Lipopolysaccharides have numerous negative effects on your brain including lowered serotonin levels.
Probiotic supplements can help if you don’t regularly eat fermented foods.
Lifestyle factors that disrupt your gut flora balance include:
So does the widespread use of antibacterial soap and hand sanitizers.
Interestingly, 90% of your body’s total serotonin is synthesized in the intestines, not in the brain.
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Herbal Supplements to Increase Serotonin
The members of this last group, herbal serotonin-boosting supplements, are derived from plants, but are not normally consumed as food.
Curcumin is the active ingredient in the spice turmeric which has many brain-healthy properties.
This compound increases levels of both serotonin and dopamine.
Isolated curcumin is not well utilized by the body, so look for a curcumin supplement that has enhanced bioavailability.
Most commonly, the action of curcumin supplements is augmented by the addition of piperine, a compound found in black pepper that increases curcumin absorption by up to 2,000%.
14. Garcinia Cambogia
Garcinia cambogia is a sour tropical fruit that’s used in traditional Asian cuisine.
Garcinia extract has become a wildly popular weight loss supplement that purportedly works by decreasing appetite while increasing the body’s ability to burn fat.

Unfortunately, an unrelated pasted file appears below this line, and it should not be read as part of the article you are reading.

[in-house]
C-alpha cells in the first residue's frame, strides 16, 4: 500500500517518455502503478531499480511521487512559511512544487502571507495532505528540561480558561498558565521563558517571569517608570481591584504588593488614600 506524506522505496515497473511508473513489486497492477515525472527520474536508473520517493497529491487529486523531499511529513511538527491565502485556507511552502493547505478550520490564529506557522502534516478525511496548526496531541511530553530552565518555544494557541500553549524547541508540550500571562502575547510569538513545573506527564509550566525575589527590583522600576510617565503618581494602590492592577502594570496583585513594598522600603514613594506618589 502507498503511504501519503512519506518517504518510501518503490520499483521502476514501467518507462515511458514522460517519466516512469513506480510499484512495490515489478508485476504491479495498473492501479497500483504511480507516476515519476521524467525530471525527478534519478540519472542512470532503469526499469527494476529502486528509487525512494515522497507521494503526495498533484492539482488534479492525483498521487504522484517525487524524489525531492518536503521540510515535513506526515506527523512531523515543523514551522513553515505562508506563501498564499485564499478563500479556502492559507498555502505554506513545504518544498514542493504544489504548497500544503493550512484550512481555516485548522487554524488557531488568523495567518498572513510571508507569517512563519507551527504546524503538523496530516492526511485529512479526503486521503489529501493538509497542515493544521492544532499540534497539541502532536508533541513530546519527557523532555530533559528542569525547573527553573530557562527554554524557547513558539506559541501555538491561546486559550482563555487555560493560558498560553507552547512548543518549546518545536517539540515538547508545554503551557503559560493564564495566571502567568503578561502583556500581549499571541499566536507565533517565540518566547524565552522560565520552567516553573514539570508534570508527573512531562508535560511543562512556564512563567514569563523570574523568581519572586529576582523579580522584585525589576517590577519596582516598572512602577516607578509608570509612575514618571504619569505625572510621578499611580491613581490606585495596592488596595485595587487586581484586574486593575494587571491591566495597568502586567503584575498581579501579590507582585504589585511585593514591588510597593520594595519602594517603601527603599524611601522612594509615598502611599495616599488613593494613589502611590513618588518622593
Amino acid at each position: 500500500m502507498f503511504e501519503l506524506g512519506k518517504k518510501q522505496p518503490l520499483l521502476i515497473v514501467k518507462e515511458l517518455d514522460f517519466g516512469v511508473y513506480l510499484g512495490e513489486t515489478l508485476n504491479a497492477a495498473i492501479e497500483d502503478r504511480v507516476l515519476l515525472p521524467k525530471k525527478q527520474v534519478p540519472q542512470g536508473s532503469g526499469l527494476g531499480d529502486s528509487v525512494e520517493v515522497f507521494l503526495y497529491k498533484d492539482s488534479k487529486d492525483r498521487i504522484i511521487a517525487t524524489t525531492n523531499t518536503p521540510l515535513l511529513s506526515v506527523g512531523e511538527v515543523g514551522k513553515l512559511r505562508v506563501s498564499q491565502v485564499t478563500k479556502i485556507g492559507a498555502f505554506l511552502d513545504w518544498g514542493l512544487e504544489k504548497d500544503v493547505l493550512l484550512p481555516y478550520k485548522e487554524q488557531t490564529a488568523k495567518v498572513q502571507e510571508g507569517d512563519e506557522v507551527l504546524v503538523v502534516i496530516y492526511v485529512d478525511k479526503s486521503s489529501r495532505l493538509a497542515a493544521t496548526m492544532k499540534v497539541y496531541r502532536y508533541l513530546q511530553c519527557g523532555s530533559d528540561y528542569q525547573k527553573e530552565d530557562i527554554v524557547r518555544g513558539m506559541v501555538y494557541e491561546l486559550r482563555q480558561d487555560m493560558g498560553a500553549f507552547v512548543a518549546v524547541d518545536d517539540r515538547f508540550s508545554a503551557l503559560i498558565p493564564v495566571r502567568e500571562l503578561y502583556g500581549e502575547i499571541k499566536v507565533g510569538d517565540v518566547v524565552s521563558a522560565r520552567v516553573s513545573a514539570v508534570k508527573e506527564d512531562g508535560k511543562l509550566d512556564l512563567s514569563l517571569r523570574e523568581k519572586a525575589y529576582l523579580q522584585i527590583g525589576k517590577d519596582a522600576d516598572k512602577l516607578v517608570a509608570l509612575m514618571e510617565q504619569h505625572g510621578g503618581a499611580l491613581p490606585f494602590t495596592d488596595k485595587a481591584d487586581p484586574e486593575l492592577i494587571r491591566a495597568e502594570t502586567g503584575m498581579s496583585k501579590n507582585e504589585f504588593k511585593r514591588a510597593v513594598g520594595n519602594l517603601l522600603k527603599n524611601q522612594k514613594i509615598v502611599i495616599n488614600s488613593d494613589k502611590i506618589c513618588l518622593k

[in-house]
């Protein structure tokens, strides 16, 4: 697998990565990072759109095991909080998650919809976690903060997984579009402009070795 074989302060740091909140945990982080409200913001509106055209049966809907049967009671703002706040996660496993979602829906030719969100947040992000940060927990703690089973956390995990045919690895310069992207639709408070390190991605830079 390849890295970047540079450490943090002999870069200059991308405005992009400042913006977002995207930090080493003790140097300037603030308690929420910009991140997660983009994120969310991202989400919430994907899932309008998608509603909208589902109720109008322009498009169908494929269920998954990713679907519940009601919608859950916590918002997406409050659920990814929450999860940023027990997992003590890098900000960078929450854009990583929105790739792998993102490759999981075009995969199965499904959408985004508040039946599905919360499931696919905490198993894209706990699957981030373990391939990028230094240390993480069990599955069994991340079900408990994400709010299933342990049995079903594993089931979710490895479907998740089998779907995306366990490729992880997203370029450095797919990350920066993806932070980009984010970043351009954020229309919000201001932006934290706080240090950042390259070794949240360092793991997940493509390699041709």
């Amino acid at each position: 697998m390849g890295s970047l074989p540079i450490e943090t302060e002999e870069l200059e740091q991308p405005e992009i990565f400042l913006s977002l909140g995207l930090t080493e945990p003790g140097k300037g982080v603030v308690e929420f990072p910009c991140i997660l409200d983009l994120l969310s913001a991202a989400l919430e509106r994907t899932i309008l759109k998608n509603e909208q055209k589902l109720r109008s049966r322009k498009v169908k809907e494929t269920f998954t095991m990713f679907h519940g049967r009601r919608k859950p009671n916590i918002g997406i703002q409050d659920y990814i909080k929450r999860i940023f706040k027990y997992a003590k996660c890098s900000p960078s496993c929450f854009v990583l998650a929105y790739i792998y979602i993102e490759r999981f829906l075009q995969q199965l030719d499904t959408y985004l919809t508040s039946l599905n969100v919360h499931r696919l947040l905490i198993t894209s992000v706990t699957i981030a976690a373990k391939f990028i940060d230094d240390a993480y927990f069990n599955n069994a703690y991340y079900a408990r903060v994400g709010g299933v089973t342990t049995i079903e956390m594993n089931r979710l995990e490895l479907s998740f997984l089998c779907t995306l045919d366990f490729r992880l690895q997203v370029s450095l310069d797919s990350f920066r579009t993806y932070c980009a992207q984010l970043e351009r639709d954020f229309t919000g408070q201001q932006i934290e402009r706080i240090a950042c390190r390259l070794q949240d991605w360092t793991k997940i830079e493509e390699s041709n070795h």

Studies show that it’s minimally effective as a fat burner, but it does suppress appetite by increasing serotonin levels.
It may also help with weight loss by improving mood, thereby reducing emotional eating.
If you are taking an SSRI (a type of drug commonly prescribed for depression), do not take garcinia as this combination can lead to serotonin overload.
15. Rhodiola Rosea
Rhodiola rosea goes by many common names — Arctic root, golden root, rose root, western roseroot, Aaron’s rod, and king’s crown — to name a few.
And it has almost as many uses as it has names.
Rhodiola rosea has been called an herb that’s good for whatever ails you.
It’s been used since the time of the ancient Greeks to boost overall physical and mental vitality.
It’s considered an adaptogen, a natural substance that increases your resistance to stress.
Besides increasing serotonin, it’s also an excellent energy booster.
Rhodiola rosea helps with a wide range of brain-related disorders including depression, anxiety, seasonal affective disorder (SAD), and memory loss.